The Longest Night Season 1 Review – Plot-heavy, character-lite prison drama

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The Longest Night had all the hallmarks of being a smash hit. An eclectic group with diverse characters, interesting settings, and volatile situations, the pressure of which can explode at any moment. There’s nothing there to exploit. The problem, however, stems from execution, which is the most shaky.

Spread over six episodes, Netflix’s latest Spanish series is a breathless, frenetic and high-octane series that refuses to give up as it glides through the main plot. The thing is, compelling stories come at the expense of memorable characters, who eventually fade to mediocrity, leaving little time to fine-tune their journey into something more than just feeling one note.

The story is fairly simple, with several layers of conflict. At the heart of this is the serial killer known as Simon. In the middle of the night, he is arrested and transferred to a psychiatric prison called Baruca, where Warden Hugo, is called on Christmas Eve to process him. Unfortunately, she is also forced to drag her children with her, thanks to family problems at home.

Unbeknownst to poor Hugo and the others, armed mercenaries are on their way and intent on bringing Simon alive, having been hired by a mysterious contractor, who has his own plans for the night. This plan isn’t really revealed until the end of the game, but there’s not much spoiler to say that they’re trying to keep Simon quiet if he spills some secrets to the judges when he’s being processed in the morning.

So with mercenaries on the road, Hugo’s situation becomes even more precarious when he learns his other daughter, Laura, is being held for ransom. If they don’t hear from Simon by 1am then they will kill him. This puts Hugo in an impossible situation, juggling his family’s life against the lives of those in prison.

On paper, this actually raises a pretty interesting conflict. The thing is, The Longest Night is in such a rush to get to the next set piece that it never takes time to really get to know these characters properly. Hugo feels like the typical white male protagonist you’d find in a lot of video games. Likewise, the mercenaries – fronted by Ruso and Lennon – have very little characterization other than hired guns. They were extraordinarily one-dimensional, as were many prison guards.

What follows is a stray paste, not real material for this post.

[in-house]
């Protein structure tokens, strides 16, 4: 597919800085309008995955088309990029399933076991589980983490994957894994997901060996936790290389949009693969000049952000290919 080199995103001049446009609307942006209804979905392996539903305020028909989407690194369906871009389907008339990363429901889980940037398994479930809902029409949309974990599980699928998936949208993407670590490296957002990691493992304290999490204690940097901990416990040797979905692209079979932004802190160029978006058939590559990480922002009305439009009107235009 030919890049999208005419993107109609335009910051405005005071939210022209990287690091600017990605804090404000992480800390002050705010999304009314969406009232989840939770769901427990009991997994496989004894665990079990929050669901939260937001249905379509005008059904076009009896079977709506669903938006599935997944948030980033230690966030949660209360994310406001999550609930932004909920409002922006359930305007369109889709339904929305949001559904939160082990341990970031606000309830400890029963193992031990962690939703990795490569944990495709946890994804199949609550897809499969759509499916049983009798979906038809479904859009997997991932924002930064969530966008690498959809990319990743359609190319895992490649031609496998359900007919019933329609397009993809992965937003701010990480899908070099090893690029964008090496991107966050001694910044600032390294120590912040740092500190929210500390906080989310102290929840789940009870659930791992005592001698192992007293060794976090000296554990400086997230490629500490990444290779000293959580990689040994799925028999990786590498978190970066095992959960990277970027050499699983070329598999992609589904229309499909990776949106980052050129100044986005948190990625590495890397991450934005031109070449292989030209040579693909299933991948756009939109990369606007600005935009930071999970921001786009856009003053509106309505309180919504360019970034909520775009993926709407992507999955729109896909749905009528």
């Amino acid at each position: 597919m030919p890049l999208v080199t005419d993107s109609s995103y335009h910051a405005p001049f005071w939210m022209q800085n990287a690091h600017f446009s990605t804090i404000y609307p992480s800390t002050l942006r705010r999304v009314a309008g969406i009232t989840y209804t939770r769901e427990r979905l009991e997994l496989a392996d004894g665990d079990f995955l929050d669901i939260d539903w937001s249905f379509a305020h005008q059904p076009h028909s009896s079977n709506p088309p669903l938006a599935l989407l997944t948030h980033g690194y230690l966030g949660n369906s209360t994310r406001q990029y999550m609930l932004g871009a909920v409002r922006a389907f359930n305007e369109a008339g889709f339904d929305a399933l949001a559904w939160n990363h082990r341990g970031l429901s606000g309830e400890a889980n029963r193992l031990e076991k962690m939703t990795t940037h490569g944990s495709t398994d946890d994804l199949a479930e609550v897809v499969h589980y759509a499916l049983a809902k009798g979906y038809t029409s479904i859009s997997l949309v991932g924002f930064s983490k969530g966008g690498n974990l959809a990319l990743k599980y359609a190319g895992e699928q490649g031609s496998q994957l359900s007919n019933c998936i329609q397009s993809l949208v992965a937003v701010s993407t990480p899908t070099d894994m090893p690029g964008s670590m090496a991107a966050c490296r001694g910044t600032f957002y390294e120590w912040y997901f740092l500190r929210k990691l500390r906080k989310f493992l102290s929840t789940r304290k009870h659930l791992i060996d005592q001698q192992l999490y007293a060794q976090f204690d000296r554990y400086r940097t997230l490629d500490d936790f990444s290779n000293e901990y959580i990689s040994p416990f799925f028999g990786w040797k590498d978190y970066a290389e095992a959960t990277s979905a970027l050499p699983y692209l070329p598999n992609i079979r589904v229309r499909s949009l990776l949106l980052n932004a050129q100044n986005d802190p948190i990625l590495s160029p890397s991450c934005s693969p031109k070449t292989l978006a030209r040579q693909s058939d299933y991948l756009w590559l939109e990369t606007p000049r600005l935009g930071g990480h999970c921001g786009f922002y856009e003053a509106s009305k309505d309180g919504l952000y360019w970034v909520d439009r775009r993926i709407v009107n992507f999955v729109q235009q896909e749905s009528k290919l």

The inmates inside the prison are slightly better off, thanks in part to a few flashbacks peppered through each episode showing how some of them ended up inside.

As for Hugo, the only background we’ve got for him comes from small snippets of his tense family life in episode 1 and repeated flashbacks of him with Laura, which do have context when it comes to the show’s ending. Although, I will reveal that everything here is left on a big cliff (4 actually!) in preparation for another season.

The biggest problem with The Longest Night though stems from the pacing. There’s a good story here, and there are some really nail-biting sequences, especially when the convicts and invaders attack. But all of this is sped up throughout the show which takes about 10-12 episodes just to let things breathe.

One of the more understated reason shows like Prison Break and La Casa De Papel — which feels very similar in execution to this one — work so well comes from moments of quiet contemplation.

In prison breaks, we have a lot of time with each inmate, understanding their souls and how they all fit into the prison hierarchy. with La Casa De Papel, we have quiet moments of reflection on Tokyo or the Professor pondering his next move, increasing the tension in the process as we are left wondering what’s next for our characters. Outside of waiting for the first episode for mercenaries to appear, The Longest Night has none.

For a title like ‘The Longest Night’, the irony here is that this show needs longer to really emphasize the threat and raise the stakes. On the other hand, the writers were so desperate to make it a good part, they forgot about the main cast. Instead, what we get is a plot-heavy, character-lite prison drama that’s impossible to remember in a hurry.

It will be interesting to see how audiences view this one, as there are definitely a few standout moments. It is spread around a frenetic scenario that explodes through its main plot. Notmaybe you’re bored with this one, but it’s questionable how satisfied you feel at the end. And that’s before mentioning some of the decisions the characters make in this show.

The Longest Night wasn’t a bad show; will most likely find the majority of the audience going through this happily. The thing is, it’s also one of those series that tends to fall apart the more you think about it. And with the final hint that we’ll have to wait a while to get a proper resolution, there’s plenty of time to research the issue. This is an average, forgettable drama that so easily can be a night to remember.